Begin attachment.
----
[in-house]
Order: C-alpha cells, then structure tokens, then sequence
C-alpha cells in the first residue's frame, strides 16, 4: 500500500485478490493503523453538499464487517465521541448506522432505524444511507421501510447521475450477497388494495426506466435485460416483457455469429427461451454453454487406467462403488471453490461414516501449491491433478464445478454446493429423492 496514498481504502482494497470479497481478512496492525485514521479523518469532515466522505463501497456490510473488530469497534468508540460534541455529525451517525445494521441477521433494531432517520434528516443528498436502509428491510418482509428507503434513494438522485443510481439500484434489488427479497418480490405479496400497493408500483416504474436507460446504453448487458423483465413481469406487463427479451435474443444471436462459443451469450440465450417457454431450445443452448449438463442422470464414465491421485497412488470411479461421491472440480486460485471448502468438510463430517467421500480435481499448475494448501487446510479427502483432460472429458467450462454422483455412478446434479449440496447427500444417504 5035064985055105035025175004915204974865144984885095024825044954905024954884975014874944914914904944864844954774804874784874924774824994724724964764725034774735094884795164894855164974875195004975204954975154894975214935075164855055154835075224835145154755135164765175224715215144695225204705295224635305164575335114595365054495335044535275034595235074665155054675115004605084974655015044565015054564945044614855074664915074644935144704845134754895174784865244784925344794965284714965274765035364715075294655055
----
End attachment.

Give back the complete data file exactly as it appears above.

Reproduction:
[in-house]
Order: C-alpha cells, then structure tokens, then sequence
C-alpha cells in the first residue's frame, strides 16, 4: 500500500485478490493503523453538499464487517465521541448506522432505524444511507421501510447521475450477497388494495426506466435485460416483457455469429427461451454453454487406467462403488471453490461414516501449491491433478464445478454446493429423492 496514498481504502482494497470479497481478512496492525485514521479523518469532515466522505463501497456490510473488530469497534468508540460534541455529525451517525445494521441477521433494531432517520434528516443528498436502509428491510418482509428507503434513494438522485443510481439500484434489488427479497418480490405479496400497493408500483416504474436507460446504453448487458423483465413481469406487463427479451435474443444471436462459443451469450440465450417457454431450445443452448449438463442422470464414465491421485497412488470411479461421491472440480486460485471448502468438510463430517467421500480435481499448475494448501487446510479427502483432460472429458467450462454422483455412478446434479449440496447427500444417504 5035064985055105035025175004915204974865144984885095024825044954905024954884975014874944914914904944864844954774804874784874924774824994724724964764725034774735094884795164894855164974875195004975204954975154894975214935075164855055154835075224835145154755135164765175224715215144695225204705295224635305164575335114595365054495335044535275034595235074665155054675115004605084974655015044565015054564945044614855074664915074644935144704845134754895174784865244784925344794965284714965274765035364715075294655055